You’ve surely seen a list or two of how to best manage your home renovation, but everything has changed with Coronavirus. Here, we want to share home renovation best practices for the homeowner - updated for the Covid era.
You probably know that making product selections ahead of time will make the reno run smoother and give you a better idea of budget. But pandemic-related production and supply chain delays may mean that the sink you had your eye on a couple of months ago is no longer available. So make sure that you have a few alternatives planned for each item, as well as the room as a whole. Use digital room planning apps to see how things will come together. Bigger stores, like Lowe’s and IKEA offer planning tools that use actual products, so you can be sure you’ll still like the result.
The housing market has done well with the Coronavirus. According to ATTOM Data Solutions, “More property owners rose into equity-rich territory and escaped the seriously underwater lane, putting more money into the average household.” All this added equity, coupled with low interest rates, means that now is the perfect time to invest in improving your home. You may be able to take on a bigger project than you previously planned.
With shelter-in-place requirements, you’re not the only one wanting a better home - the demand for qualified contractors has increased. The builder your friends recommended may not be available, so you may want to check out online marketplaces, like HomeAdvisor or Sweeten. Make sure to check your builder’s standing with the National Association of the Remodeling Industry and Better Business Bureau. Make sure that you contact their references before you commit.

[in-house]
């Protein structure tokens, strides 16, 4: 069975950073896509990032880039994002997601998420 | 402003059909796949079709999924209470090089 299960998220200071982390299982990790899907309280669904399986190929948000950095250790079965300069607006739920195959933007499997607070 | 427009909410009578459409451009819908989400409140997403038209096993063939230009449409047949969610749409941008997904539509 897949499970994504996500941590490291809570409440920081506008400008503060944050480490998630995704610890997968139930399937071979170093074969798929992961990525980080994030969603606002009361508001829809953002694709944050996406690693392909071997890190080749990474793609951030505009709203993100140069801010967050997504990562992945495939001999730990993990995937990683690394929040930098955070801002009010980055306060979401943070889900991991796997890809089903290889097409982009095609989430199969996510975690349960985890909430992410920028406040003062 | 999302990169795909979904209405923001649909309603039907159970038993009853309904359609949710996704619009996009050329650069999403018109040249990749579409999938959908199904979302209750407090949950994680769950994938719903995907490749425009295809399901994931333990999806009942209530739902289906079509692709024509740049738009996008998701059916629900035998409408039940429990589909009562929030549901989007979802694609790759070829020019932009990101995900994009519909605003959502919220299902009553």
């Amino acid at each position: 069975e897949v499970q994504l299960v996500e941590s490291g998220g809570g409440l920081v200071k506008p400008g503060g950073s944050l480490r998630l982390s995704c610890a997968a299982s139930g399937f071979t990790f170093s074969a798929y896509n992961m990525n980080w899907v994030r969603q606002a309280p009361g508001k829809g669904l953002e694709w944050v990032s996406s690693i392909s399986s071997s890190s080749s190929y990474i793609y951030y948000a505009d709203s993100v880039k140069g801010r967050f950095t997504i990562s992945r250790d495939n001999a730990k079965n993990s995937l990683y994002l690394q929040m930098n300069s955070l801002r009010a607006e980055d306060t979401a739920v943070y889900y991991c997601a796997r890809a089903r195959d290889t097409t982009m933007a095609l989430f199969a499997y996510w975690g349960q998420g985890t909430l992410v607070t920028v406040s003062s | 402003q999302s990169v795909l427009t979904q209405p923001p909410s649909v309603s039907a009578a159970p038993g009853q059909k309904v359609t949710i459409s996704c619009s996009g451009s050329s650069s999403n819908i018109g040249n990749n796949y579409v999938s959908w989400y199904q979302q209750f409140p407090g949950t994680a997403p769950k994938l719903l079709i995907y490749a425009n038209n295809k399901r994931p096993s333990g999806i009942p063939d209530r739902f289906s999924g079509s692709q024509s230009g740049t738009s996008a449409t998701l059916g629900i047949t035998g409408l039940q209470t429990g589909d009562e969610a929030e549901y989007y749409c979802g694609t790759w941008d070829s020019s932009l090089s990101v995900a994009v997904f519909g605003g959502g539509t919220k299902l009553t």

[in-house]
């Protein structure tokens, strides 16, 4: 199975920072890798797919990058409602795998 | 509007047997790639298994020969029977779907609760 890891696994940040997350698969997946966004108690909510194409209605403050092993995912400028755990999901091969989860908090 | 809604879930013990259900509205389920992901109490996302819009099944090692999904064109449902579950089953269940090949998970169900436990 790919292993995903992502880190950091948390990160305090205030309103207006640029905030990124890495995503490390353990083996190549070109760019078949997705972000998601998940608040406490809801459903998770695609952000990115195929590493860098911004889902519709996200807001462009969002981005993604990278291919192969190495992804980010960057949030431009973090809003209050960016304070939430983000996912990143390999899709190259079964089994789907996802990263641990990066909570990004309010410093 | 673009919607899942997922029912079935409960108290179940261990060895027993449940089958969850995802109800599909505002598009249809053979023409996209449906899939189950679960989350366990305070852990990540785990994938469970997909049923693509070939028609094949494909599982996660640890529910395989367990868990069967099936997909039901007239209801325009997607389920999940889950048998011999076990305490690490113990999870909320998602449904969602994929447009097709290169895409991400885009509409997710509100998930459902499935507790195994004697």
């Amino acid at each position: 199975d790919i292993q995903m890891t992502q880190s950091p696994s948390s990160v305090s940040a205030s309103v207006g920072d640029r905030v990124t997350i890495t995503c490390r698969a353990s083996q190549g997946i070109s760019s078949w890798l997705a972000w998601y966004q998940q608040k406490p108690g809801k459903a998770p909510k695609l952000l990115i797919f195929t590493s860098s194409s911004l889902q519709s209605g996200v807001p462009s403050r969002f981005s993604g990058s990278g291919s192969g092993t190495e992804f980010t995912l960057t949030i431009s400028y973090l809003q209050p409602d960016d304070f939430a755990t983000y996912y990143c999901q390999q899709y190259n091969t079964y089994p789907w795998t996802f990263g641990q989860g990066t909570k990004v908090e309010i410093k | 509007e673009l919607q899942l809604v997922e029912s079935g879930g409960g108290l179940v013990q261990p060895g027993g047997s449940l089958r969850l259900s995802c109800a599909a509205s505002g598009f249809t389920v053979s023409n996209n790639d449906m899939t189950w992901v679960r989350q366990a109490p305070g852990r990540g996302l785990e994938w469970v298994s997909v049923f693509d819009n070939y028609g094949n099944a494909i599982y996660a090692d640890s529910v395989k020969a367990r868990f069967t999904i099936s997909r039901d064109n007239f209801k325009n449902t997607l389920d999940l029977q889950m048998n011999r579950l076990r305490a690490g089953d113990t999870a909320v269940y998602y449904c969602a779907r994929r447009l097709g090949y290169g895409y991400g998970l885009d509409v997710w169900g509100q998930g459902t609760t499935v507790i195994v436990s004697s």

Social distancing guidelines and ensuring a safe job site likely means that your builder will have to reduce the number of workers on site on any given day. With fewer opportunities to parallel path the work, you should be prepared for your project to take longer. And that’s before you factor in the delays that are present with every project.
If you are planning to live on the property during the renovation, be thoughtful and realistic about how much space you’ll need to feel both safe and comfortable. You’ll likely want to have workers work on just one area of the house at a time so that you and your family can maintain distancing, while having enough room to stave off cabin fever. If you are working remotely, ensure that you have a quiet area far enough from construction where you can take meetings.
If you want to move faster and can afford it, consider getting rental nearby. The Coronavirus-related drop in tourism means that many short-term rental properties like AirBnB are now available at much lower rates. If you do this, consider putting your valuables into storage so you have peace of mind.
Communication is the key to success on a home construction project. According to HomeAdvisor, “problems stem from miscommunication.” With Coronavirus making face-to-face meetings more challenging, having a clear remote communication strategy with your general contractor is more critical than ever. Decide on the primary channel of communication, so you don’t have to wonder whether you should be looking for an email or a text from your builder. Create a shared document to keep track of agreed-upon work and notes from the latest progress updates. Or, use a tool like Tāne, which helps your builder provide regular progress updates and keeps all project-related communications organized for you.
We hope these tips help you get back to work on the home of your dreams safely & sanely during the Coronavirus pandemic. Let us know what you think!